Retirement Plan Changes May Affect You

Physician's Money DigestFebruary15 2003
Volume 10
Issue 3

Recent changes to the retirement plan lawsare making it easier for future retirees togain additional tax deductions while theysave for retirement, as well as benefit from thedeferred taxation on investment gains they receive.If you are a physician-investor who is not up todate on these new options, you maybe missing out on some significant taxdeduction and wealth building opportunities.So get up to date now and considerthe following new options whenplanning for your retirement:

• New deferral limits. The ruleshave changed relating to how muchyou can defer from your salary into a401(k) plan, and they will continue tochange over the next few years. Thisyear, you can defer $12,000 from yoursalary into your 401(k) plan. This limitwill increase by an additional $1000 peryear until 2006, when it reaches a maximumdeferral of $15,000. In addition,starting this year, participants age 50or older can make additional catch-upcontributions of $2000 (this limit willalso increase $1000 per year until 2006 when itreaches the maximum catch-up contribution of$5000). So in 2003, participants age 50 or oldercan make deferrals into their 401(k) of $14,000.

• New safe harbor plan. In the past, manyphysician-investors were unable to contributemaximum deferrals to their retirement plans becauseof testing rules that limited a physician'sability to defer based on how much the rest oftheir staff deferred. The new safe harbor 401(k)plan solves this problem. If the employer commitsto making a safe harbor contribution totheir plan, the testing is eliminated and thephysician can defer into the plan the maximum,regardless of their staff 's participation.


This safe harbor contribution can either be amatching contribution (based on the participant'sdeferral amount) or a profit sharingcontribution (based on all eligible participants'compensation, regardless ofwhether they defer or not). If a matchingsafe harbor contribution is elected,the employer must match at least 100%of what the employee defers up to 3% ofcompensation, and at least 50% of whatthe employee defers over 3% and up to5% of compensation. If a profit sharingsafe harbor contribution is elected, theemployer must contribute 3% of compensationfor all eligible employees.Physicians also receive thesesame safe harbor contributions.

The decision to employ a safe harborplan at your practice, and decidingwhich method to choose from (ie,matching or profit sharing) if you dochoose this plan, is an annual decision that can bechanged from year to year. If you happen to own asmall group practice, this new safe harbor plan isthe best way to make sure you receive maximumretirement contributions for the physicians whileminimizing contributions for the staff.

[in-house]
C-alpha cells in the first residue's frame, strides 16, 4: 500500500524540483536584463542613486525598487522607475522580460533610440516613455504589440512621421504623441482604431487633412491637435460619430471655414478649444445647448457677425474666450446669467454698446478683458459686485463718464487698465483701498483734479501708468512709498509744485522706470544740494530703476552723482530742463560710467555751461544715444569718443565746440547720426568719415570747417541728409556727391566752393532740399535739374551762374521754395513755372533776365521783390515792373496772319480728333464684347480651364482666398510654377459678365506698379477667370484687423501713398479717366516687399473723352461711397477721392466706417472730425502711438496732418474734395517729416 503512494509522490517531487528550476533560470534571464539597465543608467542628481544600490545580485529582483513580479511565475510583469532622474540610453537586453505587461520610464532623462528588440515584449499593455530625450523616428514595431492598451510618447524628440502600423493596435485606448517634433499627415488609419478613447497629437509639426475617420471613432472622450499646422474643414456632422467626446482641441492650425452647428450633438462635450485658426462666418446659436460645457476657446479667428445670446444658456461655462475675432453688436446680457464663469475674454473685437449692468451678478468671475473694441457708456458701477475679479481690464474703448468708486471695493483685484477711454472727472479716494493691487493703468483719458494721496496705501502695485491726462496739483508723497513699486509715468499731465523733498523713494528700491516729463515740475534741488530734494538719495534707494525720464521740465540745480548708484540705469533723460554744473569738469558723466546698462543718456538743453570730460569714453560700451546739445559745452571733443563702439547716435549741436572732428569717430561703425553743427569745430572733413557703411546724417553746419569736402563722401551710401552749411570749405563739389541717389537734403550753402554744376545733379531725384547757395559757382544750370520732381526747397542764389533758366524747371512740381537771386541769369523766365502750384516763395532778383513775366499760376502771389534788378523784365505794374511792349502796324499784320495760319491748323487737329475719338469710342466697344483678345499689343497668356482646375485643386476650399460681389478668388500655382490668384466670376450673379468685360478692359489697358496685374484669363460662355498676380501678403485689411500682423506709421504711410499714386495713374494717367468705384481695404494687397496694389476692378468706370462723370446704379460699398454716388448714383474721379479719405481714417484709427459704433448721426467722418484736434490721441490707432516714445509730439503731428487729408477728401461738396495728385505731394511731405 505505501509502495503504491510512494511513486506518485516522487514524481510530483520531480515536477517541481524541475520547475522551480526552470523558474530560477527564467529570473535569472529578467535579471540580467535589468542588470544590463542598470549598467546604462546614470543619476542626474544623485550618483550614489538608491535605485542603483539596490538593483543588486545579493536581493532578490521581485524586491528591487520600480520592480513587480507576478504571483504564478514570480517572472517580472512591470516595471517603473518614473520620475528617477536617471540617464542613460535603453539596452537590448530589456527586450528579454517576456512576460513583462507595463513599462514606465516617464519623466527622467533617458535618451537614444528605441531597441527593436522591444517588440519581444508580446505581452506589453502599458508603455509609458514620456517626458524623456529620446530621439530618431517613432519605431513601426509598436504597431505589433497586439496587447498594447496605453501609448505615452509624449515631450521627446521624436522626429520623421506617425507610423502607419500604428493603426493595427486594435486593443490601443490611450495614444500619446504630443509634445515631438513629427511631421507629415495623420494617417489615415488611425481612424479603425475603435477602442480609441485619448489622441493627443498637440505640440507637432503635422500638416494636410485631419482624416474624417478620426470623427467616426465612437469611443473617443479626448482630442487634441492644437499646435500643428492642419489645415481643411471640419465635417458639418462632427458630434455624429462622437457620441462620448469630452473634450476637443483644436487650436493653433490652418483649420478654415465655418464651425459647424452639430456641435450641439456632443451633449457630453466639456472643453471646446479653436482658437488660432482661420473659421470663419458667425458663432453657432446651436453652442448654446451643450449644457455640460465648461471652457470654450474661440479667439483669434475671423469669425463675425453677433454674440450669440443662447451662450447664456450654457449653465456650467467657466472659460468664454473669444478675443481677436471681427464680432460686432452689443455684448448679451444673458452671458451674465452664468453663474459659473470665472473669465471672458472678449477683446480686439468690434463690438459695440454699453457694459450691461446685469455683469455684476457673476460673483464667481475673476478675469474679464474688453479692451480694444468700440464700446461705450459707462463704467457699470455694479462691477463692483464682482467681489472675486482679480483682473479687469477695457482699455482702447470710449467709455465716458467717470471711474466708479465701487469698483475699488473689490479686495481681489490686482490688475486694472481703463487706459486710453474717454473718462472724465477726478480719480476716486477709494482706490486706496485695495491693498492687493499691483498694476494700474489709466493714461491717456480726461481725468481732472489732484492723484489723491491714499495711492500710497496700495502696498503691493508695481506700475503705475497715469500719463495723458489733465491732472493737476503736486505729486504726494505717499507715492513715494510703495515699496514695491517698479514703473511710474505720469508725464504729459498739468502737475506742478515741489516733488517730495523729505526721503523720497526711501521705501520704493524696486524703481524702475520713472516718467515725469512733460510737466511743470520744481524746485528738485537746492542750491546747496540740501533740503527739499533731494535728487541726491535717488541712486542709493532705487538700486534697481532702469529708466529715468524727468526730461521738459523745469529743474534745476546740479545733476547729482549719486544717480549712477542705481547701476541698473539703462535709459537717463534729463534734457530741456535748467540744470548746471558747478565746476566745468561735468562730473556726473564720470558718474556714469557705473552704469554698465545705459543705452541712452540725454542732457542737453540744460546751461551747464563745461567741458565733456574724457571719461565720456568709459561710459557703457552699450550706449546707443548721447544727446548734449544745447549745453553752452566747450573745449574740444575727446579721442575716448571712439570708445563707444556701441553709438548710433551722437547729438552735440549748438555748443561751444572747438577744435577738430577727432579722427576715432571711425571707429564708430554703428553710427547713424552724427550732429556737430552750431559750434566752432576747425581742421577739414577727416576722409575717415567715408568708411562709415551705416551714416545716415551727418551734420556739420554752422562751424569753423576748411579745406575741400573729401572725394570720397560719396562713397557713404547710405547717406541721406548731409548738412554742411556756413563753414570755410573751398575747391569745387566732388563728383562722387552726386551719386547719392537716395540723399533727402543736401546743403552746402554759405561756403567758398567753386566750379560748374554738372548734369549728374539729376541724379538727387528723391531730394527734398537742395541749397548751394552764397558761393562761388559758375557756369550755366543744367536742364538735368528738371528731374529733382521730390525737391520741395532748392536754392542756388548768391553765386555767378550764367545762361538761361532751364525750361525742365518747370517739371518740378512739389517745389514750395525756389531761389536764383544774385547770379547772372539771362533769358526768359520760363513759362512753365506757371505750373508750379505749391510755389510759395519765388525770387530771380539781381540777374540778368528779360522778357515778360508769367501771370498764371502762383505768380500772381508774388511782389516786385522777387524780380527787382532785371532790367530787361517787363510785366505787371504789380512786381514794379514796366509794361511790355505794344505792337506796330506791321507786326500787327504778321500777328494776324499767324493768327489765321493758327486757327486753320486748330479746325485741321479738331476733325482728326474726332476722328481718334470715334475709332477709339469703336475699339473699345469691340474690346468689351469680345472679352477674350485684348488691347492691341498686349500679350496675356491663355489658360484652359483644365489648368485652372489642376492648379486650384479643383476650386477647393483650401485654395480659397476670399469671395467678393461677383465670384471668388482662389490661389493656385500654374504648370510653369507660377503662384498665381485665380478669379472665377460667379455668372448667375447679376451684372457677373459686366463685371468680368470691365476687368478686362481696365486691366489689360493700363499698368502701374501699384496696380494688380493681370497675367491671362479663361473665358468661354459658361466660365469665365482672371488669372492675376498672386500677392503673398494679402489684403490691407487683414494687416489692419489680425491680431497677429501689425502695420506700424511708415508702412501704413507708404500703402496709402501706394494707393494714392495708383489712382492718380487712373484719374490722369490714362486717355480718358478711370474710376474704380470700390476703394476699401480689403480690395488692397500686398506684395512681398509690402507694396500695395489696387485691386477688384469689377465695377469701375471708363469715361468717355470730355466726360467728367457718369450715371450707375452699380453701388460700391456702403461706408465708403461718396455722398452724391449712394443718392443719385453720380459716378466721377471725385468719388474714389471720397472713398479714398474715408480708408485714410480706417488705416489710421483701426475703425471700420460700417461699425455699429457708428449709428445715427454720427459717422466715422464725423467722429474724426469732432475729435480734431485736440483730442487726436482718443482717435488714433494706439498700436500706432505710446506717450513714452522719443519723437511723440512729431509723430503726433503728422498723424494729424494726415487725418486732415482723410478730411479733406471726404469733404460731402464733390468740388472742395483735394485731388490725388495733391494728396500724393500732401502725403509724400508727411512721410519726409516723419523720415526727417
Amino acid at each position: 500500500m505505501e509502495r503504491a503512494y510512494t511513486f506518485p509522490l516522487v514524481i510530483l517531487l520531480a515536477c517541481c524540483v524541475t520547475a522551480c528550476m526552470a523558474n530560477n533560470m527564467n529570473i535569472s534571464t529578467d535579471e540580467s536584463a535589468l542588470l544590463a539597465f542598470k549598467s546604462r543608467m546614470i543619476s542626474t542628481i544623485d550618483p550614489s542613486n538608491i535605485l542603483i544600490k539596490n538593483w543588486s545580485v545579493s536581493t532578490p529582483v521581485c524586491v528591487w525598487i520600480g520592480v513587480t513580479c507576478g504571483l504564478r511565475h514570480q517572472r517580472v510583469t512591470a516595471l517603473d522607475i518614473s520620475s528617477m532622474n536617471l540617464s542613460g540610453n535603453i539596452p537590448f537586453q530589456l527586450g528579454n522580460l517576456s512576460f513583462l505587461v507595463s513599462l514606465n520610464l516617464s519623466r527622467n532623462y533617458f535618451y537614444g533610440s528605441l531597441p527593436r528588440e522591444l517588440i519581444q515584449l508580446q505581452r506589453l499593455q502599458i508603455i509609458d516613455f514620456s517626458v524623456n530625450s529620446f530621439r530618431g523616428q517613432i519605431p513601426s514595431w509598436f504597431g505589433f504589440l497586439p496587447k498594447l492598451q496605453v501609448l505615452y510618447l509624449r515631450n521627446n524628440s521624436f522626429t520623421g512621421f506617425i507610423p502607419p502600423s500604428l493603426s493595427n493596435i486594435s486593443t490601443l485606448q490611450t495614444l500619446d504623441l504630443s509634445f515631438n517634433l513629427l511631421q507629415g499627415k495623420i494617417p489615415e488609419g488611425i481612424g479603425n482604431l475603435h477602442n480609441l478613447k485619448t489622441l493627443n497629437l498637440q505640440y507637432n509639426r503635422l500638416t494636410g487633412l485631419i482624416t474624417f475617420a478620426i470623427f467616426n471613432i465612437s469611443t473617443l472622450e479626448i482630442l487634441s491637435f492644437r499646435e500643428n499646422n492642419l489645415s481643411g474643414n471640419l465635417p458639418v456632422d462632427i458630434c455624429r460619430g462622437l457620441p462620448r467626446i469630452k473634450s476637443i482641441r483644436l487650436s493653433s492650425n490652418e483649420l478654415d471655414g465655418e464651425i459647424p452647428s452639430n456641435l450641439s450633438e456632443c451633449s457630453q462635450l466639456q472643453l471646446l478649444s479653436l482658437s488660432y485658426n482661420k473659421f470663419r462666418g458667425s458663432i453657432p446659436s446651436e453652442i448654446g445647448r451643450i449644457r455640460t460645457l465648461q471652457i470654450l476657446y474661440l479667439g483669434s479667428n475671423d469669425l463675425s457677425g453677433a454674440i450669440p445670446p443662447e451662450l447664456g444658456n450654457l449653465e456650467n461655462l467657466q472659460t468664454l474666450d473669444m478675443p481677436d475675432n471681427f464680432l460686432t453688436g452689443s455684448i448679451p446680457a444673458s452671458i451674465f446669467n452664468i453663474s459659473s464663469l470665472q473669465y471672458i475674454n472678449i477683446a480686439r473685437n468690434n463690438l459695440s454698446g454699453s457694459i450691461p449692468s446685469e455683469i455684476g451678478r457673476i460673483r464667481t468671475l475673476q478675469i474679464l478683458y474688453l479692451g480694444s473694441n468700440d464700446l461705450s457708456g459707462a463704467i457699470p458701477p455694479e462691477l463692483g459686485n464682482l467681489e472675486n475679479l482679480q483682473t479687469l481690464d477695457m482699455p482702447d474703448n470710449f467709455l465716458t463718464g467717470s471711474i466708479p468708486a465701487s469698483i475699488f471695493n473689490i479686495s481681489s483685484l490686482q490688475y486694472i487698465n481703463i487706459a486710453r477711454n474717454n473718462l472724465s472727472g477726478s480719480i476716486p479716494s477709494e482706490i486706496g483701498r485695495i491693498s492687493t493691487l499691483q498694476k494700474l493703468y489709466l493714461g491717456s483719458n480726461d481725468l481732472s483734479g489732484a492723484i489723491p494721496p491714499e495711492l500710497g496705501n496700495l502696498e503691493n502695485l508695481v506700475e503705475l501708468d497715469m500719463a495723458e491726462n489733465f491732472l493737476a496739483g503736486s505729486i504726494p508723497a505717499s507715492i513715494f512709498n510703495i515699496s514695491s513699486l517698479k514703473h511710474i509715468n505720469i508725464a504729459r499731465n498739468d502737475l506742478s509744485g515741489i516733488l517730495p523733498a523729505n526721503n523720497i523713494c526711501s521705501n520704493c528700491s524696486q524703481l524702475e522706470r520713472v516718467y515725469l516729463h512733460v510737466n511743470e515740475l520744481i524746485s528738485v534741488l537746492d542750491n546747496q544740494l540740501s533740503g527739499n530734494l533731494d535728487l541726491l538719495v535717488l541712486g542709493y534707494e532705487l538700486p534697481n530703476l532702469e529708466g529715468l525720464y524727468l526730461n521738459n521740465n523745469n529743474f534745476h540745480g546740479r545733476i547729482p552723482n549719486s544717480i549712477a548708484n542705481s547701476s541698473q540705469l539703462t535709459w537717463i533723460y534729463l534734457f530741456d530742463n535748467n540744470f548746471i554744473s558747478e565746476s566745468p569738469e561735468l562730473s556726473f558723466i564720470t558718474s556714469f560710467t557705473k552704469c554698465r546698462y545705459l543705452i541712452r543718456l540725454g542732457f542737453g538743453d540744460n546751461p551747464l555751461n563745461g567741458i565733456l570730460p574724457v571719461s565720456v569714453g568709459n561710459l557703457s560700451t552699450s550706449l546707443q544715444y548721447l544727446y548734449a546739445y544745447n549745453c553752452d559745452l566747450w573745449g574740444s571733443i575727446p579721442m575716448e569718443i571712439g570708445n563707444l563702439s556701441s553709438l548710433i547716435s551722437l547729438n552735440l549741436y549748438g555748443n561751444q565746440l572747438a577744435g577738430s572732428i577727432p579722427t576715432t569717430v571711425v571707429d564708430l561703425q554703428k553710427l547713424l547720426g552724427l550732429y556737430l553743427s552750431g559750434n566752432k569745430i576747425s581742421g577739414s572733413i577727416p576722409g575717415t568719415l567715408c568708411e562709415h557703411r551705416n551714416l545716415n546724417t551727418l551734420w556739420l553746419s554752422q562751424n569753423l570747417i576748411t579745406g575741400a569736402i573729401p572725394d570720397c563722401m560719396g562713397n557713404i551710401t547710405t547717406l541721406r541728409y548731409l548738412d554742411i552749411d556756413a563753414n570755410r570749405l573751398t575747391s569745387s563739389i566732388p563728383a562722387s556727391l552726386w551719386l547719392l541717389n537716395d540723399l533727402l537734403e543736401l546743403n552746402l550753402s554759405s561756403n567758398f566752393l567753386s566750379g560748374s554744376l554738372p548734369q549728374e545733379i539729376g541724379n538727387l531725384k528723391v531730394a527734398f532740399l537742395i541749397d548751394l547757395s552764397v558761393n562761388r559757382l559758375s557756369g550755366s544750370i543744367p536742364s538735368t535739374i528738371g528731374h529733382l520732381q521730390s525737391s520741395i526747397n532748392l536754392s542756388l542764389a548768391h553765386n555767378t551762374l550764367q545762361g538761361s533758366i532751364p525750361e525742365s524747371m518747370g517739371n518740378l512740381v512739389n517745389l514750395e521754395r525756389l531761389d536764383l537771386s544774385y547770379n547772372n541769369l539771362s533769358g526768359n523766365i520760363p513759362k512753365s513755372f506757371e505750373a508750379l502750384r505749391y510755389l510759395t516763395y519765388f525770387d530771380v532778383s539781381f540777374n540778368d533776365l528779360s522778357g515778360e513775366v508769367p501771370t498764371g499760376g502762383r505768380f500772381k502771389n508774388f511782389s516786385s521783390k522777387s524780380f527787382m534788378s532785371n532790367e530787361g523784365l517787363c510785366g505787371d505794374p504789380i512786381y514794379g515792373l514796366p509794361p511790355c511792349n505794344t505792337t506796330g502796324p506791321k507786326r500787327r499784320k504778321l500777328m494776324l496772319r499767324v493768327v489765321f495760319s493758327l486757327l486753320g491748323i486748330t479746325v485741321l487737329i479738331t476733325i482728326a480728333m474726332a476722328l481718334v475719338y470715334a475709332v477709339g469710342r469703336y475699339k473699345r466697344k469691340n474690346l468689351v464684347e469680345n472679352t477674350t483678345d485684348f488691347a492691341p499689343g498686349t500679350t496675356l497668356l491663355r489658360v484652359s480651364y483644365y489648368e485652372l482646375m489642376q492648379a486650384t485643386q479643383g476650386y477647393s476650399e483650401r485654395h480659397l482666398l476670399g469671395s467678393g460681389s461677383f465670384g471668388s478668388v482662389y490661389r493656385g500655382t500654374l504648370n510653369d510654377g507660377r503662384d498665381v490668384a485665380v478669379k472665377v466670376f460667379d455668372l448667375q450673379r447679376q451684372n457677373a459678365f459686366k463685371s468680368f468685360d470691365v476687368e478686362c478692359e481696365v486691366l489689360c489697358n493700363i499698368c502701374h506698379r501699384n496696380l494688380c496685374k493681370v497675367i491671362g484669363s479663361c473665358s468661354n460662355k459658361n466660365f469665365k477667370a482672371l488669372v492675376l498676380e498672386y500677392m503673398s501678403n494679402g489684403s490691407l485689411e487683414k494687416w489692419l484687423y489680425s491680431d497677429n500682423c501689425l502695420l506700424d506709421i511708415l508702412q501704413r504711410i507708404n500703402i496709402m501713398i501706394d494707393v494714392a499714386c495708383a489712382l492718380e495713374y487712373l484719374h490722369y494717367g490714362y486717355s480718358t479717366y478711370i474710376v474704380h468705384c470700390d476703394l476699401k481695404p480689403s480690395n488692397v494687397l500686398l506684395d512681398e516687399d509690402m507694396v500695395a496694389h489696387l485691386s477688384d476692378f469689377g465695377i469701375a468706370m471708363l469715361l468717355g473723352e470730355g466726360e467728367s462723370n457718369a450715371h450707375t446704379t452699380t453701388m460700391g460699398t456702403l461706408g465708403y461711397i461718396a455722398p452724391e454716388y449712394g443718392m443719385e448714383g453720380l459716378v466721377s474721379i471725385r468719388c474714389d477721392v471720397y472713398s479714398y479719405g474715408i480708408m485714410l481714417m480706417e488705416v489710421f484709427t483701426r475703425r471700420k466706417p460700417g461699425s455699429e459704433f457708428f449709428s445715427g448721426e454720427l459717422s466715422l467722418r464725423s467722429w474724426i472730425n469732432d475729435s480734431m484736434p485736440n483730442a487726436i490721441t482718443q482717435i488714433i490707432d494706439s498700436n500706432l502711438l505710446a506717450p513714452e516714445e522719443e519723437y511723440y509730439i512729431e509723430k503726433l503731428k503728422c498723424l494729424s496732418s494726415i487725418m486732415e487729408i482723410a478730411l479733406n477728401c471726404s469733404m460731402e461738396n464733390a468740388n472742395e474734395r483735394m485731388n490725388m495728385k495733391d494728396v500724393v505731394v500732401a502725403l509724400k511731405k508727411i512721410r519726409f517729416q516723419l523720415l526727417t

• Other new limits. In 2002, eligible compensationfor the purpose of calculating contributionsto a retirement plan increased $30,000 (from$170,000 to $200,000). In addition, the yearlyper-participant dollar limit on total contributionsto a retirement plan increased to $40,000 and thetax deduction limit for 401(k) plan contributionsrose. It is now 25% of eligible employees' totalcompensation, exclusive of deferrals.

As a result, physicians working in small grouppractices who are seeking to maximize theirretirement plan contributions will have to takeinto account 2 major structure changes. First,there is no longer any need for the addedexpense of maintaining 2 separate retirementplans. Often called paired plans, the old rulesrequired physicians to maintain 2 plans to makea retirement contribution at the maximum$30,000 limit. Under the new rules, you canreach the higher $40,000 maximum retirementcontribution limit within 1 401(k) plan, avoidingthe cost and aggravation of a second plan.

Second, under the old rules, physicians usuallyhad to contribute 10% to 11% of their staff'scompensation to the paired plans to put away themaximum $30,000 for themselves. This is nolonger the case. Under the new rules, with anintegrated safe harbor plan there is no increase inthe amount you have to give to staff to put awaythe higher $40,000 contribution for yourself.

If you have not revisited your plan structurerecently, now is a good time to do it. Work withan independent, objective advisor who is knowledgeableabout the recent changes. If you considerthe costs of running the plan and contributionsto staff as costs, chances are you can geta larger tax deduction at a lower cost this yearthan in previous years. So take the time and getyour retirement plan structure tailored to yourindividual situation under the new rules. You'llthank yourself later.

Thomas W. Batterman

is president of the Association

of Independent

Trust Companies,

a national organization

of more than 100 chartered,


and insured members

who manage their clients'

financial assets

during life and after

death. For more information,


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